4. From their Superannuation/Welfare Account, New Zealanders would be required to take out Private Insurance to cover sickness, unemployment, ACC and health problems of a catastrophic nature.

5. They would self-insure for minor costs e.g. day to day health costs and short-term periods off work for sickness, accidents or unemployment, self-insurance would start at 2 weeks a year and moving to 26 weeks over 12 years.

6. Government would become insurer of last resort i.e. where an individual could not get cover.

7. New Zealanders with families would also be eligible for tax credits equivalent to the amount of money the Government currently spends on their children’s education, provided they spent money on an approved school (Public or Private).

The benefits that would flow from such a programme (capable of being introduced over a two year period) would be enormous.

Benefits include

- A massive improvement in incentives. The last thing a New Zealander would want to be was out of work because the cost would initially come from his/her savings not the Government

- Within 5 years, the number of people of working age on benefits would fall from over 400,000 to less than 60,000.

- Within 40 years, 95% of people would retire with enough money to be able to look after themselves without recourse to Government i.e. $800,000+ in today’s dollar terms.

- One million New Zealanders of working age who today have no savings and often feel alienated from main stream society would have significant savings in their own account and as a result, feel really good about themselves.

- Health care would be 100% better than it is today.

- Education outcomes would become the best in the world.

- Growth per year would be amongst the highest in the world as 300,000+ New Zealanders currently on welfare move into full-time employment, increasing Government revenue as result.

- Savings in Government expenditure would be major, (less people on welfare) allowing further tax reductions to take place.

- After allowing for the tax credits for Superannuation savings and money to buy Catastrophic Health, Sickness, Unemployment and Accident insurance.

- The effective tax rates for people without dependent children would fall to around 10-12c in the dollar.

- Most people with dependent children would find themselves with a higher net income than their gross income. This would come about because of the tax credit for education.

- Clearly, focusing any programme of social policy reform on helping the disadvantaged, in the end helps everyone of us.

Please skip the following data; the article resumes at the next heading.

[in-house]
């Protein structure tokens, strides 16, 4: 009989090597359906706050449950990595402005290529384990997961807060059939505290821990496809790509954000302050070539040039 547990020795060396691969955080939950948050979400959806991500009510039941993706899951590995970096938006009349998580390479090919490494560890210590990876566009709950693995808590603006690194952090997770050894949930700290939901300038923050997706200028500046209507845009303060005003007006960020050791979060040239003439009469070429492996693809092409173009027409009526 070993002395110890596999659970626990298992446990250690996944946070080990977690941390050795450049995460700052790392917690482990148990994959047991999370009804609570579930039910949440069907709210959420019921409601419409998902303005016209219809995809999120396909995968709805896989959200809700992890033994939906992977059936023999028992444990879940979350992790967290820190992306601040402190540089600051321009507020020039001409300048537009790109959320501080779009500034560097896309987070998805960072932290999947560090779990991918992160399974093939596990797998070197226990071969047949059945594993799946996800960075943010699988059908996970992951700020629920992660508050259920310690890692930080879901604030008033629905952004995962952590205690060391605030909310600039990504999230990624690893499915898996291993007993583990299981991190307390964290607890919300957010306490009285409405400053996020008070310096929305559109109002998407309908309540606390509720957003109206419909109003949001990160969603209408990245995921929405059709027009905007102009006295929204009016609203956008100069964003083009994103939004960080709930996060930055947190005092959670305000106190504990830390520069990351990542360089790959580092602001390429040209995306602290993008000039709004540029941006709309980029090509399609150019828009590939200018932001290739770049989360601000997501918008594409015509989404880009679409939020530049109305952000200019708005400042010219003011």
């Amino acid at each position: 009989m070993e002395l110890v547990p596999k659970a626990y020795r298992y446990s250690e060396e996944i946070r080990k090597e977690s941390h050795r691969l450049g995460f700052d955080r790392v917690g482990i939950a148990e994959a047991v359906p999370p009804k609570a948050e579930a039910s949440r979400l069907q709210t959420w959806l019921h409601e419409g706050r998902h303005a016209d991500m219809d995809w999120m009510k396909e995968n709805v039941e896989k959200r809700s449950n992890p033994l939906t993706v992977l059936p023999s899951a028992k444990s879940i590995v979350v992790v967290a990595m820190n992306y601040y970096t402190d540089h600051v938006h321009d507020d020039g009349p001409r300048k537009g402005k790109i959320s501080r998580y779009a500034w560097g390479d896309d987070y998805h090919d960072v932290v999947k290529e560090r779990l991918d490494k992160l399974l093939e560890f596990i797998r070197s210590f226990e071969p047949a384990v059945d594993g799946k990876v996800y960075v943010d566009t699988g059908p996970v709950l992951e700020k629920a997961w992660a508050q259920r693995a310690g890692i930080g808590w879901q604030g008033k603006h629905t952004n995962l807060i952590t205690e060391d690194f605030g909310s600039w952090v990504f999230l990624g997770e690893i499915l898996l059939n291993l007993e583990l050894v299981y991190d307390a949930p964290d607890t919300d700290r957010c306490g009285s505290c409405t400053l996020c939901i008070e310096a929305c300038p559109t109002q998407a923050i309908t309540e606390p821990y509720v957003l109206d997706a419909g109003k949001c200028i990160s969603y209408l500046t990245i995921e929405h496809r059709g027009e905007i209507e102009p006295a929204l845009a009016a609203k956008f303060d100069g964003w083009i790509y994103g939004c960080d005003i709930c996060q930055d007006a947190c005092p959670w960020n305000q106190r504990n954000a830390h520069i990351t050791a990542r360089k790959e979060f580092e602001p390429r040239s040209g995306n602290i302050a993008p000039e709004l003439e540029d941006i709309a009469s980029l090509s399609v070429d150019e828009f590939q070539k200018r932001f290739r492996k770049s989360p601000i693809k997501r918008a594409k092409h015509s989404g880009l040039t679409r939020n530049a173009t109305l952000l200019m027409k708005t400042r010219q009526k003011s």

Let me summarise this way:

There is no way back for any of us to the simplicities of a past era.

The only road open is the road ahead.

The reality we face today is that a lot of New Zealanders, Maori and Pakeha did not get what they needed from our schools and elsewhere to overcome the handicaps of their personal background. They failed in school. They are now failing through lack of motivation, lack of incentive and lack of skill to find a constructive role in their adult world.

They do not know how to remedy their own problems.

If society does not move in, with positive incentives, (not more handouts) a lot of them will be stuck with their situation for life.

Power to the people, not power to the bureaucrats, politicians or providers has a lot to be said for it.

In the end, we will only solve our country’s problems if we face reality and base our solutions on fairness. We need however, to be careful here. Because the question arises:

Fairness to whom? Fairness to Maori? Fairness to Pakeha? Fairness to Women?

Are those different fairnesses fully compatible anyway?

Those questions are a bog we can all drown in.

I want to suggest today that there is only one kind of fairness that really matters and that is fairness to the future.

The future of this country which we have to share, there is no choice about that. We are bound to it by 150 years of history which not one of us can reverse. The road back is closed; the only road open is the road ahead.

Our job together is to resolve the problems of the past not on the principles of the past. But on a basis that makes the future a country worth living in, for our children and our grandchildren.

We are the ancestors of generations to come who will read about us; we hope, in schools better than any we have provided. They will read and they will judge us – Maori and Pakeha Alike – on what we do now to take care of their future interest in the country they inherit from us.

Just as Richard and I inherited a New Zealand of the 1980s from our ancestors when we came into Government, their gift to us of their achievement and their mistakes.

Fairness to the past is important. None of us can afford to neglect it. But fairness to the future, not the past is what will make this nation something that deserves celebration, a hundred years from now. If we fail to serve the future, we fail in the heart and soul of everything we undertake.

ACT has the most impressive group of MPs and Leadership in politics in New Zealand today. Let’s support them to fulfil our dream of a better New Zealand.